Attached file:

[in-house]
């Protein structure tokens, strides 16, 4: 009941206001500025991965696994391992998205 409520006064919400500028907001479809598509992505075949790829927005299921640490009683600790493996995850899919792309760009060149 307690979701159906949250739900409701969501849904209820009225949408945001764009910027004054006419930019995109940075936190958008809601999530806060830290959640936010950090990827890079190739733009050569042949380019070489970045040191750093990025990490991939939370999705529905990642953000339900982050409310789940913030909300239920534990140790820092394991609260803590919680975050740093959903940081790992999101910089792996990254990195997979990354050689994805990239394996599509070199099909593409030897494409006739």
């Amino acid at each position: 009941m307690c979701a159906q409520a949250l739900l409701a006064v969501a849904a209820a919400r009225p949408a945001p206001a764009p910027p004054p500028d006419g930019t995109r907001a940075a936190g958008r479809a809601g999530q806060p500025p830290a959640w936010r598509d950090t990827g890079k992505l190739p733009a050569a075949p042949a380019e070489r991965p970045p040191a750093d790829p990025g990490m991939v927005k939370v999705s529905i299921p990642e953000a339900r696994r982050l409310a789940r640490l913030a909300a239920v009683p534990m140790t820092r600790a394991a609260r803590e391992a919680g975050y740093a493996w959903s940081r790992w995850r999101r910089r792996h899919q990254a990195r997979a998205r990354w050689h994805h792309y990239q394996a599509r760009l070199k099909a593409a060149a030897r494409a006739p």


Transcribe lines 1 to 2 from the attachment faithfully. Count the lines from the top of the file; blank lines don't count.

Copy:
[in-house]
């Protein structure tokens, strides 16, 4: 009941206001500025991965696994391992998205 409520006064919400500028907001479809598509992505075949790829927005299921640490009683600790493996995850899919792309760009060149 307690979701159906949250739900409701969501849904209820009225949408945001764009910027004054006419930019995109940075936190958008809601999530806060830290959640936010950090990827890079190739733009050569042949380019070489970045040191750093990025990490991939939370999705529905990642953000339900982050409310789940913030909300239920534990140790820092394991609260803590919680975050740093959903940081790992999101910089792996990254990195997979990354050689994805990239394996599509070199099909593409030897494409006739």